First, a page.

The rule of law environment has been further vitiated by terrorism and general breakdown of law and order in its wake since 2001. While the government and the security apparatus has been distracted to address the ever-rising threat and incidents of terror across the country, the understaffed and underequipped police and the justice system has been increasingly drawn into dealing with terrorism, saddled with cases of terrorism and distracted from their routine role of ensuring civil and criminal justice. While the need for community policing and alternative dispute resolution cannot be overestimated in Pakistan where the rule of law is far from effective, say legal and policing experts, it is in times of conflict that these initiatives acquire an certain urgency – to provide relief and support to the justice system while enabling communities, including women for whom access to justice remains elusive, to proactively engage in ensuring law and order at the local level.

The people in terror hit area like Khyber Pakhtunkhwa really appreciate the establishment of model police stations, Deputy Superintendent of Police at Mingora Habib Ullah told News Lens Pakistan.

He further said that beside a well-equipped interrogation room, well trained police officers and an updated complaint cell, the United Nations Development Programme (UNDP) has helped establish a women desk or Ladies Reporting Center specifically for women complainants.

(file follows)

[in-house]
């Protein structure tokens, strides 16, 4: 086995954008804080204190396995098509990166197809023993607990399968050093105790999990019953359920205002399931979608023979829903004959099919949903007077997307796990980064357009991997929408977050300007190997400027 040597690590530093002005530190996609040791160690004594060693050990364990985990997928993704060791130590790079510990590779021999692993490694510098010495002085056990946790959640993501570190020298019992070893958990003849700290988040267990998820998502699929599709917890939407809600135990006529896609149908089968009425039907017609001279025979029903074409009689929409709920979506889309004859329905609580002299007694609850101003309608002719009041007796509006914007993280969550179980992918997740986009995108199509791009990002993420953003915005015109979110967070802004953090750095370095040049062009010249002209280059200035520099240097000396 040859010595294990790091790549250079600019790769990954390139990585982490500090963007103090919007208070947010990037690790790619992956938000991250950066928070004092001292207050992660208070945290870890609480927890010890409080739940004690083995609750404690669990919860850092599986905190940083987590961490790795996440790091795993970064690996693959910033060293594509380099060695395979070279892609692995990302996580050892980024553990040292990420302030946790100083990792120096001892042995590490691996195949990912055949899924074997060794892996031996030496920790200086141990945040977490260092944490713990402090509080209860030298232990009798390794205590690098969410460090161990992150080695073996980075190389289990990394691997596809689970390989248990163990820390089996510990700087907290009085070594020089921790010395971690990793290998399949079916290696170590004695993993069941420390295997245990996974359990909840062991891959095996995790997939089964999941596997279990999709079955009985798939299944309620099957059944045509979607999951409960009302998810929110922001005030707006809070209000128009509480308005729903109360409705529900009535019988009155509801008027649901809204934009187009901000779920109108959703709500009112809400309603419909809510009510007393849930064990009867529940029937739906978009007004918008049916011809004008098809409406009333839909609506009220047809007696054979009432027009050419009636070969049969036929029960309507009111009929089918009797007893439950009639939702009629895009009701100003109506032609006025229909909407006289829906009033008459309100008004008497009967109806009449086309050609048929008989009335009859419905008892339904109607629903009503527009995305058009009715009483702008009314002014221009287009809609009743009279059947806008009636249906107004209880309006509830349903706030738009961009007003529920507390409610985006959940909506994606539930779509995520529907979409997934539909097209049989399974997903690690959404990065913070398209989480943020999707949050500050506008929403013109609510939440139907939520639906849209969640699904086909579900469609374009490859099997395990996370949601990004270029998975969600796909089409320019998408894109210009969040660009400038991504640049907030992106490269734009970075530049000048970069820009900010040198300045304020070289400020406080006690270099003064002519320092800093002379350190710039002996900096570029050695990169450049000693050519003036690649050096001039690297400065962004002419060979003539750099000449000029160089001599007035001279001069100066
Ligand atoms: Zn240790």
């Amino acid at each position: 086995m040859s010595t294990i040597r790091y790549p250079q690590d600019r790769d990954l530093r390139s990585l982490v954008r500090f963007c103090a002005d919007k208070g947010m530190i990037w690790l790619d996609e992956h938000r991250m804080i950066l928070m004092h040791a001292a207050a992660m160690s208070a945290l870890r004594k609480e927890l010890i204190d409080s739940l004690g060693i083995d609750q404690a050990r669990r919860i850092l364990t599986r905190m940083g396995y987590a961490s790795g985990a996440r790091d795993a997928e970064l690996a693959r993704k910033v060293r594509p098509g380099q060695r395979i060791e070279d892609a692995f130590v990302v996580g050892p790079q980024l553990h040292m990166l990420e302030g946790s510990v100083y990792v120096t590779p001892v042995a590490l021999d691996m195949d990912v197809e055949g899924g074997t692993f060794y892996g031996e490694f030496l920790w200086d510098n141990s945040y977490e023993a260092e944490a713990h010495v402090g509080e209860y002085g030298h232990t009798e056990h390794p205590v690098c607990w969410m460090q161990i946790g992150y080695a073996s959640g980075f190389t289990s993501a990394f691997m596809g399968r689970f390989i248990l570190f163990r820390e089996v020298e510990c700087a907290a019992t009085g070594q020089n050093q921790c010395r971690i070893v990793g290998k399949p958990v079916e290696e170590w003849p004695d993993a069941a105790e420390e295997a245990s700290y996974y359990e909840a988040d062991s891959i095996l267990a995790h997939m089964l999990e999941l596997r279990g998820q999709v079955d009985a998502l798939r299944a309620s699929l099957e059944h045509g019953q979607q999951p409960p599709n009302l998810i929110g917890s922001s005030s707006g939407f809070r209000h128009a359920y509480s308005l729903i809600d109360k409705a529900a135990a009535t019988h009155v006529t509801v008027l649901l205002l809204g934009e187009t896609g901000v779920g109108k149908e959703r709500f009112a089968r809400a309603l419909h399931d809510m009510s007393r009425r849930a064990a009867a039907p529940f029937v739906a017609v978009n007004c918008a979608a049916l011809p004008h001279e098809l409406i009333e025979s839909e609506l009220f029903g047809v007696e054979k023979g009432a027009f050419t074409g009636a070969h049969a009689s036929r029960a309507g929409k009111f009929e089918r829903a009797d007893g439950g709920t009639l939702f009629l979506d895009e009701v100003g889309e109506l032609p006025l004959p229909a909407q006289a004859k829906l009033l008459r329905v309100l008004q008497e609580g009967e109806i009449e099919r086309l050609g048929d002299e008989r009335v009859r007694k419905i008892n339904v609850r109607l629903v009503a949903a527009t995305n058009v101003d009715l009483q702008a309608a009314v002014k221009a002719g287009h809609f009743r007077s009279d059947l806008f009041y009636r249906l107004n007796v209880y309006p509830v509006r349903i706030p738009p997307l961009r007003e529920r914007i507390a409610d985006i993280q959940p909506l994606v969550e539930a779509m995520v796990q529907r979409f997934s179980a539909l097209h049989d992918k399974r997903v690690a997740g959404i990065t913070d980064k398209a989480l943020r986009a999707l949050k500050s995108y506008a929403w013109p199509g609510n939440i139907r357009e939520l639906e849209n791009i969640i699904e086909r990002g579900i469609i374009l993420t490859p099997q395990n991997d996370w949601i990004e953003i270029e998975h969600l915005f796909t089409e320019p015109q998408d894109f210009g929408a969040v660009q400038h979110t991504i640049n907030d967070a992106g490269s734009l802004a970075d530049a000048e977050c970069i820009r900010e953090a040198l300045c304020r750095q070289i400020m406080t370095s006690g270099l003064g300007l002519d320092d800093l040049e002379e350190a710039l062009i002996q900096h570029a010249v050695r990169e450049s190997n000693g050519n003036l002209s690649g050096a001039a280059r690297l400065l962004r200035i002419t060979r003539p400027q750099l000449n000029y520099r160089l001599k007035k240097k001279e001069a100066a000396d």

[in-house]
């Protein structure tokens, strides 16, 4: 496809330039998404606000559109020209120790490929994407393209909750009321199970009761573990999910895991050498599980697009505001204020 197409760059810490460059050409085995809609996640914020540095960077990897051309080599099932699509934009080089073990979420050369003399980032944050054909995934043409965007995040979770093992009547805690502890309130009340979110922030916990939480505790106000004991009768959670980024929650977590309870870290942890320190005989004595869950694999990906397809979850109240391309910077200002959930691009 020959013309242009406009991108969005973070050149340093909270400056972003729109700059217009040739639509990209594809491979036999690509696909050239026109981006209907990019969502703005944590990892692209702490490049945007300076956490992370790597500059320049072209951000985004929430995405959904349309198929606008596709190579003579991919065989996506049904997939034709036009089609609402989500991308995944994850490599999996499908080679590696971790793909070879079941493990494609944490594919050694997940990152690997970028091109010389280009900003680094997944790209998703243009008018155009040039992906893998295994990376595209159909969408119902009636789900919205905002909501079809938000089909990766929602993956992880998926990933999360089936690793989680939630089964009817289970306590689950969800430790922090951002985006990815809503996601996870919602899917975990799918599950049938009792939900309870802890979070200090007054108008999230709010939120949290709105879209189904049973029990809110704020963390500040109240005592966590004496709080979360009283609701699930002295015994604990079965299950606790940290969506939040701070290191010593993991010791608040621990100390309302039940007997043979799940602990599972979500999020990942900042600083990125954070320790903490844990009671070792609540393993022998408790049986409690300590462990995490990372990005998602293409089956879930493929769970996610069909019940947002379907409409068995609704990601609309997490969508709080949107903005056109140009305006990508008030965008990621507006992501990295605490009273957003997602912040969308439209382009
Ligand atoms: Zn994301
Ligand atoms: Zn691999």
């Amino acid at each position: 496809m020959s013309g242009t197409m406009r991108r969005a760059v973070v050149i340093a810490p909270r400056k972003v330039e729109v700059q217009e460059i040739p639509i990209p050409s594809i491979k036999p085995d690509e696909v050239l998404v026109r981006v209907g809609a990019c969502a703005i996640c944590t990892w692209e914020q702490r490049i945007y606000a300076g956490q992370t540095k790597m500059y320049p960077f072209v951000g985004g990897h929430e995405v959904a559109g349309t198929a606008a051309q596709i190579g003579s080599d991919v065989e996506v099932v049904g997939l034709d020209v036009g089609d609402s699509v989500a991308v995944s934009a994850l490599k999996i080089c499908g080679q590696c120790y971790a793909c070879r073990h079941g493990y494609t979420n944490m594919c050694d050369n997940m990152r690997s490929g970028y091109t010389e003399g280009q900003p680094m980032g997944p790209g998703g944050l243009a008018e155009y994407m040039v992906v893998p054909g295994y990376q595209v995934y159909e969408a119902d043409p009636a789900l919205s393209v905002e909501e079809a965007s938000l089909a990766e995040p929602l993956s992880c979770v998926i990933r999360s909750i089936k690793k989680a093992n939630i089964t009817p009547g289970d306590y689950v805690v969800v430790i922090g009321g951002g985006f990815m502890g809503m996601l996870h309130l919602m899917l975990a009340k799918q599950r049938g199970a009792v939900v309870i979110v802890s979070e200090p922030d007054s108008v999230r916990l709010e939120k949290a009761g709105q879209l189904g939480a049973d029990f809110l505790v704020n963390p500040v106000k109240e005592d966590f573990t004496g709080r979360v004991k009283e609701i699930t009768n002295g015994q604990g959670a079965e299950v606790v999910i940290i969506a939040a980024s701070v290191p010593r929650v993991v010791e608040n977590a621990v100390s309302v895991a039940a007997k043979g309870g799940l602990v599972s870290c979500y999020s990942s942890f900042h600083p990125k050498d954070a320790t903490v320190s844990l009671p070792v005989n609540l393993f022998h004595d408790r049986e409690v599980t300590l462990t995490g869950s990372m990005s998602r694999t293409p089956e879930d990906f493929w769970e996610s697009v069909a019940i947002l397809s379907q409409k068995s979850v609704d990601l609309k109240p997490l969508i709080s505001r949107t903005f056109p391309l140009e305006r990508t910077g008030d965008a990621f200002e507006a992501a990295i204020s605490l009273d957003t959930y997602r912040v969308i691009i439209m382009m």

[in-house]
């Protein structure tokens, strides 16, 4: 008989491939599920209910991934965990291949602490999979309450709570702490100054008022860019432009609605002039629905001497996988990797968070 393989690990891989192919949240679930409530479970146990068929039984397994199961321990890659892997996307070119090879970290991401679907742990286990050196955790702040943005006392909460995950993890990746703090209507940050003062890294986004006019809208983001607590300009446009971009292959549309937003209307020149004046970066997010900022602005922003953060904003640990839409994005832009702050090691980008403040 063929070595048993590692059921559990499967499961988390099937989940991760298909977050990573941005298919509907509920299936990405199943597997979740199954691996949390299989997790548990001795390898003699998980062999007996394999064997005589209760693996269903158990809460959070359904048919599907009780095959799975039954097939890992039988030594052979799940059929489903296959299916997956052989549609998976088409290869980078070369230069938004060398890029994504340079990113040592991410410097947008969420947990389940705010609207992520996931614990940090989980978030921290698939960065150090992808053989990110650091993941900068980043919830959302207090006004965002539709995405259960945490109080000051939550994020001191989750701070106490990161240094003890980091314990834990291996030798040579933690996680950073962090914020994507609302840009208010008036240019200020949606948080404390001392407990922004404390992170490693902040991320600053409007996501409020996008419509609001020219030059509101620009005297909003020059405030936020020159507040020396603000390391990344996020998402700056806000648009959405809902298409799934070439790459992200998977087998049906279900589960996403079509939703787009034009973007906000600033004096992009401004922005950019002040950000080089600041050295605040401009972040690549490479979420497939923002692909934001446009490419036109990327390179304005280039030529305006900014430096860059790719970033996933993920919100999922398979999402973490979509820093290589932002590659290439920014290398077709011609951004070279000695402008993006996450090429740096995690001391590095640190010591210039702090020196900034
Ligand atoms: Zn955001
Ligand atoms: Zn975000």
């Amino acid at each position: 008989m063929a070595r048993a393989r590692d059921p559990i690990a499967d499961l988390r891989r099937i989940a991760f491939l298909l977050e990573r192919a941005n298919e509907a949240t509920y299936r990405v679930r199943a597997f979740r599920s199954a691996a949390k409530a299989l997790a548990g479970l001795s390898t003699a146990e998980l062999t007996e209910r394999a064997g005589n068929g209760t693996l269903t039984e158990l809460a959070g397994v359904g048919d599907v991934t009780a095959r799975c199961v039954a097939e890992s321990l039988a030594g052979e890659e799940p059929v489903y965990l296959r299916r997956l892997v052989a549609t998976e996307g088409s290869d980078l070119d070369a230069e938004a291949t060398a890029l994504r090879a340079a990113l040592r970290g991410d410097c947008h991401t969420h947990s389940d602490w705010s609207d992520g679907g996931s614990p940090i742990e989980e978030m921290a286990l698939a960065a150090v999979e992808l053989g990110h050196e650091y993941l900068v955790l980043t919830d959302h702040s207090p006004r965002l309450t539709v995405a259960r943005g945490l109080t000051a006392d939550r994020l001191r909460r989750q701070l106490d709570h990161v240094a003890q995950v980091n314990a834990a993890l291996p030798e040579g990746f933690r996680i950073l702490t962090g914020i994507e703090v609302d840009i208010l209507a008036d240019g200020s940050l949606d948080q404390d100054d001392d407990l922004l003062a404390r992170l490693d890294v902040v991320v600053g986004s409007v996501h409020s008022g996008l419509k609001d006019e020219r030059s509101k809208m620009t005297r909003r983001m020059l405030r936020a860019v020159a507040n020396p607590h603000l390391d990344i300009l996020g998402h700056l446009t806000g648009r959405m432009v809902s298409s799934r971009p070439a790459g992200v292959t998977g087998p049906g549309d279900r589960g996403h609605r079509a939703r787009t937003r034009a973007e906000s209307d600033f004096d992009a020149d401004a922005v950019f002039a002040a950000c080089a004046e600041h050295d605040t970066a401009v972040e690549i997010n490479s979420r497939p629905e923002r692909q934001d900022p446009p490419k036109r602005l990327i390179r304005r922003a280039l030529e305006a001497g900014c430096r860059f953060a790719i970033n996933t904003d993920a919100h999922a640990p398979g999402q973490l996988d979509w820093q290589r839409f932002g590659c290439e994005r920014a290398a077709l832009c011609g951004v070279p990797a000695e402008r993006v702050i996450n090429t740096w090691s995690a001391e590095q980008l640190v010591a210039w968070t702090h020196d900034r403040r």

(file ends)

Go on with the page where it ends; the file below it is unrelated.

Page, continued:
“Due to social stigma and barriers, women in Pashtun community are wary of discussing their issues and matters with men,” said Habib added. “Availability of female police staff 24/7 at the Women Desk makes it easy for ladies to come to the police station, discuss their issues and file complaints any time.”

Sitara Zaibi, a Lady Head Constable, is in-charge of Women Desk at the Rahimabad Police Station. She said the women police officials dealt with eight to ten cases every month that women from the community reported, indicating that women appreciated the initiative.

She said majority of cases were related to intimate partner violence and minor domestic conflicts. “We try to resolve these problems through mutual agreements between both parties,” said Zaibi. “But if the case is sensitive, we refer it to the courts.”

DSP Mingora Habib Ullah told News Lens Pakistan that with the establishment of model police stations, women citizens could now freely and openly visit police stations.